The books I read in 2019
I’ve made a habit in previous years of writing a blog post listing the books I’ve read over the year — partly to offer suggestions to friends that might share some of my taste in books, and partly also to help me remember what I’ve read. Please don’t take them all as recommendations — there are some here that I really wouldn’t recommend unless you were also doing a PhD in my topic.
My top 10 (not in any order) are:
- ‘The Good University: What universities actually do and why it’s time for a radical change’, by Raewyn Connell. As well as a convincing critique of the status quo, this short book offers a vision of how universities could better serve society.
- ‘Gun Island’, by Amitav Ghosh. I loved this only slightly fantastical novel set in a world discovering the effects of climate change.
- ‘Solar Energy Finance Without the Jargon’, by Jenny Chase. I learned a lot from this, and enjoyed reading it.
- ‘Talk on the Wild Side: why language won’t do as it’s told’, by Lane Greene. I really enjoyed this guide to the science and politics of language.
- ‘Blackout’, by Matthew Warren. An excellent description of the challenges Australia is facing with balancing electricity supply and demand.
- ‘W.H. Auden: a biography’, by Humphrey Carpenter. I really enjoyed this biography of a poet who I had long wanted to know more about.
- ‘Planetary Economics’, by Michael Grubb. The toughest book I read in 2019, but filled with powerful ideas.
- ‘Shortest Way Home’, by Pete Buttigieg. I loved this political reflection.
- ‘The book of why: The new science of cause and effect’, by Judea Pearl. Not a light read, but I really enjoyed this blend of philosophy and probability.
- ‘Exceeding my Brief: Memoirs of a disobedient civil servant’, by Barbara Hosking. I really enjoyed this political and business memoir.
The other books I’ve read this year:
- ‘How to be miserable: 40 strategies you already use’, by Randy Paterson. It was alright for a self-help book.
- ‘After the party: A novel’, by Cressida Connelly. I enjoyed this novel from the perspective of a woman caught up in Mosley’s British Union of Fascists.
- ‘The Misinformation Age: How false beliefs spread’, by O’Connor and Weatherall. Provides good insight into how societies learn, and sometimes get it wrong.
- ‘Doing Interviews’, by Brinkmann and Kvale. One for my PhD, on how to use interviews for qualitative research.
- ‘The hidden half: how the world conceals its secrets’, by Michael Blastland. A journey into why scientific discovery is challenging.
- ‘On Earth we’re briefly gorgeous’, by Ocean Vuong. Some of this novel was lovely to read, other bits were a bit too poetic for my taste.
- ‘The Breakdown’, by Tatton Spiller. An accessible guide to politics, why we disagree and how we can get better at listening to each other.
- ‘Burn Out: the end game for fossil fuels’, by Dieter Helm. It got me thinking, though some of it was unconvincing.
- ‘To Change the Church: Pope Francis and the future of Catholicism’, by Ross Douthat. I learned a lot about the story behind a number of stories I had read over the past decade. I thought it did a good job of providing both sides.
- ‘Doing Justice: a prosecutor’s thoughts on crime, punishment, and the rule of law’, by Preet Bharara. Some bits were interesting, but a lot was quite underwhelming.
- ‘A Simple Scale’, by David Llewellyn. I enjoyed this novel about two musicians, one in the USSR and one in Hollywood.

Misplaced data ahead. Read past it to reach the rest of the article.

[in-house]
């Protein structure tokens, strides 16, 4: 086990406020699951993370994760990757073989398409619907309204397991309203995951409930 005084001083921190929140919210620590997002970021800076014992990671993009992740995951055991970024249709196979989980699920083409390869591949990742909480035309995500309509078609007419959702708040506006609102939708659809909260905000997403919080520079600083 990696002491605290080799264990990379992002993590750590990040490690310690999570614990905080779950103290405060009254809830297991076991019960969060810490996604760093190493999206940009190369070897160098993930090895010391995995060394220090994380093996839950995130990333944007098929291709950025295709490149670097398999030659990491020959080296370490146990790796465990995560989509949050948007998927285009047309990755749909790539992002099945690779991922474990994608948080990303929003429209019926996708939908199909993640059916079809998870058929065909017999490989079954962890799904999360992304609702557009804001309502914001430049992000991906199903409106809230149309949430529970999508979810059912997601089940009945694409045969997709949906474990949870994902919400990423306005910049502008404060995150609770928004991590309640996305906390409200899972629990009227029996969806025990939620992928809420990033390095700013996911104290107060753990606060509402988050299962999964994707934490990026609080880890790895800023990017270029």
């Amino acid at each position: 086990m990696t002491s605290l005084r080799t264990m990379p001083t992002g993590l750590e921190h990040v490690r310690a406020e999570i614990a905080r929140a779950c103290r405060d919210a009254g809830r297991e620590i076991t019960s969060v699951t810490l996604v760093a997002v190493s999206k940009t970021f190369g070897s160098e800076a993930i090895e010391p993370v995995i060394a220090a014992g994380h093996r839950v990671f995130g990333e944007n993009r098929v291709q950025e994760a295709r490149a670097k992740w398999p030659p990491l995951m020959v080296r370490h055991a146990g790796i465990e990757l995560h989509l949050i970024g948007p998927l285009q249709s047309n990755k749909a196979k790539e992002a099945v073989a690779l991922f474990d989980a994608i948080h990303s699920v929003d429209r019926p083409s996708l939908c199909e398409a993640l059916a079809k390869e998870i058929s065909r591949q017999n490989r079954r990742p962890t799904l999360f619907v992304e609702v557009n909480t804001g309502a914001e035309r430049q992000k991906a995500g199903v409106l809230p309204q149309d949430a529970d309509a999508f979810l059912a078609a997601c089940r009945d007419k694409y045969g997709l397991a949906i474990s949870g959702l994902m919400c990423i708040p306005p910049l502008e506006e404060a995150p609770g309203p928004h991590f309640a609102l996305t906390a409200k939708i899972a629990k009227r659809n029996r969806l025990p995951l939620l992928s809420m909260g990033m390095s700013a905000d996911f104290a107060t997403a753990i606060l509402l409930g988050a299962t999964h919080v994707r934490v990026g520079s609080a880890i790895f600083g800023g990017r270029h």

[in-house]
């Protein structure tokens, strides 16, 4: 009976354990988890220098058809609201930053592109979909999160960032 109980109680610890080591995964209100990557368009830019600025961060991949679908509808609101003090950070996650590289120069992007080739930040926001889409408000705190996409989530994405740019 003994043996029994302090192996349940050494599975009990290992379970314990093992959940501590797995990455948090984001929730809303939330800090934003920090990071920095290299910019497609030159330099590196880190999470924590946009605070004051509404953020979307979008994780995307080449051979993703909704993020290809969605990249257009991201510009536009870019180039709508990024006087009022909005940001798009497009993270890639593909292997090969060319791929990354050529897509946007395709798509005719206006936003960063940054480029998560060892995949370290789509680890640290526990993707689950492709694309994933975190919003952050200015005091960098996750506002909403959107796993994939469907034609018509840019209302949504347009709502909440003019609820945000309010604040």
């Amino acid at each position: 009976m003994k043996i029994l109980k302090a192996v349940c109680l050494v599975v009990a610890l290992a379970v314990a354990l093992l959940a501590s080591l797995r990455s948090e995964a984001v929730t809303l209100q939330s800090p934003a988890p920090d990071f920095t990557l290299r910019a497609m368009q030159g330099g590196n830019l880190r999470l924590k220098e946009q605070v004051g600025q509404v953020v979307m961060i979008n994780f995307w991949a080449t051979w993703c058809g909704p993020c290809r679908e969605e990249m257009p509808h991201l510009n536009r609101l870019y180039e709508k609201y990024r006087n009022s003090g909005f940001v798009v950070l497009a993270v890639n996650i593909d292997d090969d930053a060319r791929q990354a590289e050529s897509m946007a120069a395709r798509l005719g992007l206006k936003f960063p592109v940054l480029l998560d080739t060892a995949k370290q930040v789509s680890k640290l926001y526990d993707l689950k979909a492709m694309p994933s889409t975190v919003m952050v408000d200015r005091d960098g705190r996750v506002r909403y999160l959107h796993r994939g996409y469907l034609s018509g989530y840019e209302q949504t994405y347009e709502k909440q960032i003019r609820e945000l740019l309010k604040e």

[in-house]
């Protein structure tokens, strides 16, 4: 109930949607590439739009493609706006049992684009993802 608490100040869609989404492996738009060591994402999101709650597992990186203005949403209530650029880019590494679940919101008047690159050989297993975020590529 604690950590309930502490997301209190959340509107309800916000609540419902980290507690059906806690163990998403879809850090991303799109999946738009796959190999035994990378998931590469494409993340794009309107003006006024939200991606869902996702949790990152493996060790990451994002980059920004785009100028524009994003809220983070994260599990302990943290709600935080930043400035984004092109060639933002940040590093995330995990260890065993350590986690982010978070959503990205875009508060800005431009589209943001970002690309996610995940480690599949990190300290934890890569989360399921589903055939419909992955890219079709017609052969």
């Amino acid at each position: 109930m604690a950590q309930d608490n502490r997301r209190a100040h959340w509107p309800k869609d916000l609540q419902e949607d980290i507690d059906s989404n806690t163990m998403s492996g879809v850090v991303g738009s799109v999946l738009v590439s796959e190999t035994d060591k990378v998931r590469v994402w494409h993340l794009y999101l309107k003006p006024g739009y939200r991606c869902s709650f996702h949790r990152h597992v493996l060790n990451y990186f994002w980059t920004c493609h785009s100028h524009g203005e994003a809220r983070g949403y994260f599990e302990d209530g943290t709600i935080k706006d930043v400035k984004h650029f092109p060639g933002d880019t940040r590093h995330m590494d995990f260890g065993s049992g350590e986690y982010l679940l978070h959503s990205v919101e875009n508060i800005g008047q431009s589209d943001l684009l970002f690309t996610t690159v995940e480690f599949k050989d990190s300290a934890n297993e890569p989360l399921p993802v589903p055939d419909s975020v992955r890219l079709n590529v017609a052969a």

- ‘Beyond Belief’, by Hugh Mackay. I had been meaning to read this for several years, and enjoyed the respectful, honest look into the different ways in which Australians believe or don’t believe.
- ‘How to write a better thesis’, by Evans, Gruba and Zobel. If nothing else, I learned a few pitfalls to avoid.
- ‘Protest and Power: the battle for the Labour Party’, by David Kogan. I learned a lot from this, and thought it did a good job of portraying the good and bad in Corbyn. Could be quite relevant over the next few months.
- ‘At the Edge of the Night’, by Friedo Lampe. It came recommended, and it wasn’t a long read, but I was a bit disappointed by this 1930’s German novella.
- ‘Renewable Energy Finance’, edited by Charles Donovan. A collection of chapters by different people, some better than others.
- ‘A brief history of everyone who lived: the stories in our genes’, by Adam Rutherford. I learned a lot from this interesting book about what we can (and more importantly can’t) discover from genetic differences.
- ‘Equal Power: Gender equality and how to achieve it’, by Jo Swinson. I admit I read this as much to learn about Lib Dem MP Jo Swinson, but I am really glad I did.
- ‘South of Darkness’, by John Marsden. A novel of a boy sent to Australia as a convict. I wanted to like it, but I found it a bit simplistic and preachy.
- ‘Climate Matters: Ethics in a Warming World’, by John Broome. I didn’t agree with everything but this book did get me thinking.
- ‘Help’, by Simon Amstell. An easy comedy read — some of it was brilliant, and some was a bit average.
- ‘Tribe: on homecoming and belonging’, by Sebastian Junger. A short read, but ultimately a bit disappointing.
- ‘The Growth Delusion: The wealth and wellbeing of nations’, by David Pilling. It is an important topic, but ultimately it didn’t tell me much I hadn’t previously read.
- ‘Night School: Wake up the power of sleep’, by Richard Wiseman. Sleep is important enough, it would have been worth reading for even one or two takeaways — unfortunately I was still left disappointed by this book.
- ‘Research Methods for Business Students’, by Saunders, Lewis and Thornhill. Worth reading if you’re doing a PhD in the field.